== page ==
Using Closed ToonDoo Comic Spaces

Since the spring, I’ve been beta-testing a new site with my students called ToonDoo Spaces for the ToonDoo organization. The open/public ToonDoo site is a social networking site for comic creators of all ages with easy-to-use tools and loads of clip art, backgrounds, options for creating your own characters, tools for compiling comics into an ebook format, and more.  It’s really fun to use. But the public ToonDoo site is not really appropriate for my students, as it features risque humor, language and more. I’ve often used Make Beliefs Comics because it is a closed site. But Make Beliefs has many limitations at this point (but it is free).

So when ToonDoo announced that it was experimenting with closed comic networks for schools, I signed on to beta test it. All spring, my sixth graders (11 and 12 year olds) were fully engaged in the use of our ToonDoo Spaces site. They would walk in the door and immediately ask: Are we going to make comics today, Mr. H? And they give a little shout of “Yeah!” with a fist pump when I say “yes” (after we do whatever other work we have planned).

In the summer, I used the site again with a Webcomic Camp, and again, the kids loved it.

As of this morning, my students had created almost 1,800  comics.  (Yes, you read that number correctly, 1,800 comics.) That’s a lot of writing and creating!

Here are some of my reflections:

THE GOOD

  • I love the ease of use of ToonDooSpaces. It really is quite simple to use, both as a user and as an administrator. I had my site up and running in no time at all, added 75 student users in the time it took me to type their names, and we were ready to go. Simplicity is beautiful.
  • The closed nature of the site allows you to foster a creative community of writers, without the outside world looking in. And, like other networks, this closed community is not bound by physical space. So you could easily collaborate with others in the world.
  • There is a separate site for the administrator, where they can do such things as add elements to the homepage, monitor users, change passwords, block inappropriate comics, highlight comics for the entire network, remove clip art from the gallery that students have access to and add new users in seconds.
  • I like the various options that students have as writers. Comics can be collected into ebook collections. Students can create their own cast of characters for their comics. They can even use the drawing tool to add their own art. They can leave comments on each others comics. The site using the framework of a social network, but with comics as the main focus of the writing.
  • The clip art collection is extensive and features many different artistic styles. And ToonDoo keeps adding more art to the sites.
  • Comics created in the closed site can be easily embedded in other online spaces. You just grab the flash code and embed it. It’s a nice way to move from the closed work area to a public sharing of student work.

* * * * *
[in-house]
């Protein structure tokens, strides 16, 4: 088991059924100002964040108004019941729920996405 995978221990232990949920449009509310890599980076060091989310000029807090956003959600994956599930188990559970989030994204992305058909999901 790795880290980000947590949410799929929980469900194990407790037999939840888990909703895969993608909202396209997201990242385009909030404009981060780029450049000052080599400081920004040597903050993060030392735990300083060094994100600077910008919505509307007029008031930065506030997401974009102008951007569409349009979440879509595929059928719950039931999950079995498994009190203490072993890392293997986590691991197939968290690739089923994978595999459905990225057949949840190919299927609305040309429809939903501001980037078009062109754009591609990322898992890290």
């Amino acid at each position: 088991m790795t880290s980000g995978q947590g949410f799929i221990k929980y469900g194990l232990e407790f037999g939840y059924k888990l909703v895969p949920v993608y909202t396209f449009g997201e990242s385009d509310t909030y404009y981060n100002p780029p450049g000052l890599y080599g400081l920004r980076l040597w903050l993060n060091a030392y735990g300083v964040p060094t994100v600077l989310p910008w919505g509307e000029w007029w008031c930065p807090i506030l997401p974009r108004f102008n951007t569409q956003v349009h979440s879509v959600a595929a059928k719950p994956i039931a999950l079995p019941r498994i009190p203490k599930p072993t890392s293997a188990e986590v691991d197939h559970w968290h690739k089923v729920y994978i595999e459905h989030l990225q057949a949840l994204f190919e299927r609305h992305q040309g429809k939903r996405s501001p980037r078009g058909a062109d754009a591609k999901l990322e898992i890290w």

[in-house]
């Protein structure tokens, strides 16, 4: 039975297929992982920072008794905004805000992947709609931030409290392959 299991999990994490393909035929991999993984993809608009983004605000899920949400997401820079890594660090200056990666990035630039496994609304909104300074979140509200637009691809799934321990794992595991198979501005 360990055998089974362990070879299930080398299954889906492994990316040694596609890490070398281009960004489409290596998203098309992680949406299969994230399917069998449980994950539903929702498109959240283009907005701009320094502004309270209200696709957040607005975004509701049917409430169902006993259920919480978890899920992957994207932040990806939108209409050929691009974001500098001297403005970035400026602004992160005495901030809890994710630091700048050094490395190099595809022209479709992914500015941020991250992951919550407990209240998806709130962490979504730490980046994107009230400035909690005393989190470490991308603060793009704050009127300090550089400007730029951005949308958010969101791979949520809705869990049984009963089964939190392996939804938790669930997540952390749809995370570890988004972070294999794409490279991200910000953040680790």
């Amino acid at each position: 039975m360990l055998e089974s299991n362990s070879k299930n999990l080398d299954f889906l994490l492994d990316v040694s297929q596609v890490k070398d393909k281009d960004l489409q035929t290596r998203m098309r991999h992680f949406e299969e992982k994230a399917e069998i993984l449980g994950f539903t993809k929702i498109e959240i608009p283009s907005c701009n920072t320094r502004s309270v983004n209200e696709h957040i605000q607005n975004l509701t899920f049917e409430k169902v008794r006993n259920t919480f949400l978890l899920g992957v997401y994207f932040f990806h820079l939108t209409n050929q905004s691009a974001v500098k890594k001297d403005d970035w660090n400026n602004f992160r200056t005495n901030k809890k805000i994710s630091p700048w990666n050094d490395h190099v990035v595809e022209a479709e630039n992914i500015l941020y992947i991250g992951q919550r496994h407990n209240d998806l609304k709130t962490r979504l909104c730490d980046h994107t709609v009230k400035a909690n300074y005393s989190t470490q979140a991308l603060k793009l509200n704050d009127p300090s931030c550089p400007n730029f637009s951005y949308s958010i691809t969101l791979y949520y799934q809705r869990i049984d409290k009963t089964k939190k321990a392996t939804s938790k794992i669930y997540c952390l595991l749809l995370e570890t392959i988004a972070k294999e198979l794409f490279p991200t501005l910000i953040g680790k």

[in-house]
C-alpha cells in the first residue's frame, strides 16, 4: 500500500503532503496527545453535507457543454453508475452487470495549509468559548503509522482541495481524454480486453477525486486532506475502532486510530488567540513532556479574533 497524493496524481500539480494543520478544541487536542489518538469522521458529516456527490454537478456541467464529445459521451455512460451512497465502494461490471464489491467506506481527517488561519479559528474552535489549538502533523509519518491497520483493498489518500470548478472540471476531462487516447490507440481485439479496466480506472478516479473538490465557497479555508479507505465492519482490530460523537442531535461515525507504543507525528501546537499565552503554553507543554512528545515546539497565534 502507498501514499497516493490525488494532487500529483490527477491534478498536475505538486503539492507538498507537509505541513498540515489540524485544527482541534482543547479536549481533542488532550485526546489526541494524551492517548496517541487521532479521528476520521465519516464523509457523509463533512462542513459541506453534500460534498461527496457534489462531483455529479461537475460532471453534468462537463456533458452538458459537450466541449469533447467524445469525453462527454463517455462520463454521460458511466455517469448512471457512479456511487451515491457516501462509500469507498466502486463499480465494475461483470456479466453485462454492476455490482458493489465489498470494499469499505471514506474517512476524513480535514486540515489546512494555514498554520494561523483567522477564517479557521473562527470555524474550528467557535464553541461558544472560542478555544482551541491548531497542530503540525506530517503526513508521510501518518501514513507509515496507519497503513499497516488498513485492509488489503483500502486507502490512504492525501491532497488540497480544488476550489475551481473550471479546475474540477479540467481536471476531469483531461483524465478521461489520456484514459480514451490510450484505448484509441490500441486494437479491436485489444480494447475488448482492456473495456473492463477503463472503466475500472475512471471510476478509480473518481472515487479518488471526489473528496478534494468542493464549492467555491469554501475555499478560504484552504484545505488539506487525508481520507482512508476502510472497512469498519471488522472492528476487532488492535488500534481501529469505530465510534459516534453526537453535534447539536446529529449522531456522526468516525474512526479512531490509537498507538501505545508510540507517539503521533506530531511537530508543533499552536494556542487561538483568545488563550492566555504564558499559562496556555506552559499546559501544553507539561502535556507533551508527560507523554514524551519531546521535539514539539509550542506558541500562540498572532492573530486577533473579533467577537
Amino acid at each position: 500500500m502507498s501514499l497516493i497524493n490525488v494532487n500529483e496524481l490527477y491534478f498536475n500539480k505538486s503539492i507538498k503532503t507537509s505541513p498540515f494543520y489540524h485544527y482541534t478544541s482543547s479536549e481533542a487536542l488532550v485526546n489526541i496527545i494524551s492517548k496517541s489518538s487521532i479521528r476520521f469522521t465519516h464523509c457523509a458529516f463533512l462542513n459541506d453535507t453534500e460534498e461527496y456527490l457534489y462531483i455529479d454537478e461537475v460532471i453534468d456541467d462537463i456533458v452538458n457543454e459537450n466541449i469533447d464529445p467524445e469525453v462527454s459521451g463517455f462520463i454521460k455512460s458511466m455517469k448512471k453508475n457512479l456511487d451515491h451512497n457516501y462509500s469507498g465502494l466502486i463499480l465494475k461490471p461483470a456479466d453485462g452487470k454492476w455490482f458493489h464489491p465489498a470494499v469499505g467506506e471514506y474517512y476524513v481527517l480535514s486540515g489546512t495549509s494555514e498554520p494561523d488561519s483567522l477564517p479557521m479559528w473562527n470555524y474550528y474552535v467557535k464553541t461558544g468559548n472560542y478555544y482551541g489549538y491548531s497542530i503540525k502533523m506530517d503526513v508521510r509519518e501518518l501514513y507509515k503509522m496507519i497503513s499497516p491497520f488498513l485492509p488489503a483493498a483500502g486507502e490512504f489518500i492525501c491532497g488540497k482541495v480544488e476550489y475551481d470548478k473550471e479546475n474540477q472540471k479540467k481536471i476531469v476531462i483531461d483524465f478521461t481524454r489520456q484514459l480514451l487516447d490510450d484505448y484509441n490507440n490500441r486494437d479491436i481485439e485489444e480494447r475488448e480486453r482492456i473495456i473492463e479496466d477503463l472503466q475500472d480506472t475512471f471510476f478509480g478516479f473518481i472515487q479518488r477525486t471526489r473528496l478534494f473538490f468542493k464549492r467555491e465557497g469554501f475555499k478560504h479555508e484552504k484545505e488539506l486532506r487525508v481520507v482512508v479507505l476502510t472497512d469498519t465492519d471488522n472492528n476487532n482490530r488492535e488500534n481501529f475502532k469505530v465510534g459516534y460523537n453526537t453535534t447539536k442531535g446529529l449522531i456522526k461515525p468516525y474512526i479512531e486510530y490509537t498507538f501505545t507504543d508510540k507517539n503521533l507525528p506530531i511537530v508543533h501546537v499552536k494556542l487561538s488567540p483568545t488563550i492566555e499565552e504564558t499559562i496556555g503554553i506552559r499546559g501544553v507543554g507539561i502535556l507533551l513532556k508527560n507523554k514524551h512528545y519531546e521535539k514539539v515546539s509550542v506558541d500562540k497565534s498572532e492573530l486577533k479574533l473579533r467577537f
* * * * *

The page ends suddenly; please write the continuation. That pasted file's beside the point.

• Students have access to the site at home, and many of mine were eager to keep writing at home. You can’t beat that, can you?
  • The ToonDoo folks are using a Ning for gathering feedback and offering support. I’ve been trying to post some reflections there as we go along.
  • A new filter also flags comics with inappropriate content and allows you to either freeze a student (no one else can see their work) so that you can talk with them, hide the offending comic from sight so the creator can fix it, or remove it from the site completely.

The Possibilities

  • I’ve used the ToonDoo Space for Comic Strip Poetry. Haikus and other short poems are a natural for this format, and it really led us into a discussion about “design” and how backgrounds and art must complement the writing and not come into conflict with the words. Some of my students “got it.” Others? Not so much.
  • I love that students can collect comics into ebooks (flash-style, with pages that flip). I’d share one but that is one of the bugs they are working on. When I try to embed a book from our closed site, the code reverts to a book from the open ToonDoo site. But some have already created books of their poems and others are creating longer comics by stitching together a series of comics in the ebook format.
  • At my summer camp, students were making all sorts of comics around characters that they created in the ToonDoo tool that allows you to invent and create a character. They had a lot of fun with that.
  • You can also upload photos and, like Photobooth, morph and mix the photo on the site and then use it in your comic. It’s strange fun.
  • This kind of comic creation could be used across the curriculum. Comics could be used to explain a math problem; to investigate a moment in history; or to demonstrate a science experiment. I think there are a lot of possibilities here.

Some Final Thoughts

I think ToonDooSpaces and others are on the right track. Comics seem to be a natural platform for all levels of writers. My advanced students move into complicated stories and poems while my struggling writers are interested in the art-writing element of comics. It really reaches across different levels.

If you are interested, I notice that the ToonDooSpaces site is offering a 15 day trial period and you can use their chart to see how much it would cost to get a subscription for a longer period of time. Whether it is worth it is up to you and your budget. But as someone who used the site and watched my students ask every day if they could make comics,  I think ToonDooSpaces is a great asset to the Language Arts class.

Peace (on the funny pages),
Kevin

2 Comments
  1. Pingback: Introducing ToonDooSpaces: Mixing Comics & Academics | Zoho Blogs

  2. Pingback: » Announcing the launch of ToonDooSpaces: A fun way to learn with ToonDoo!

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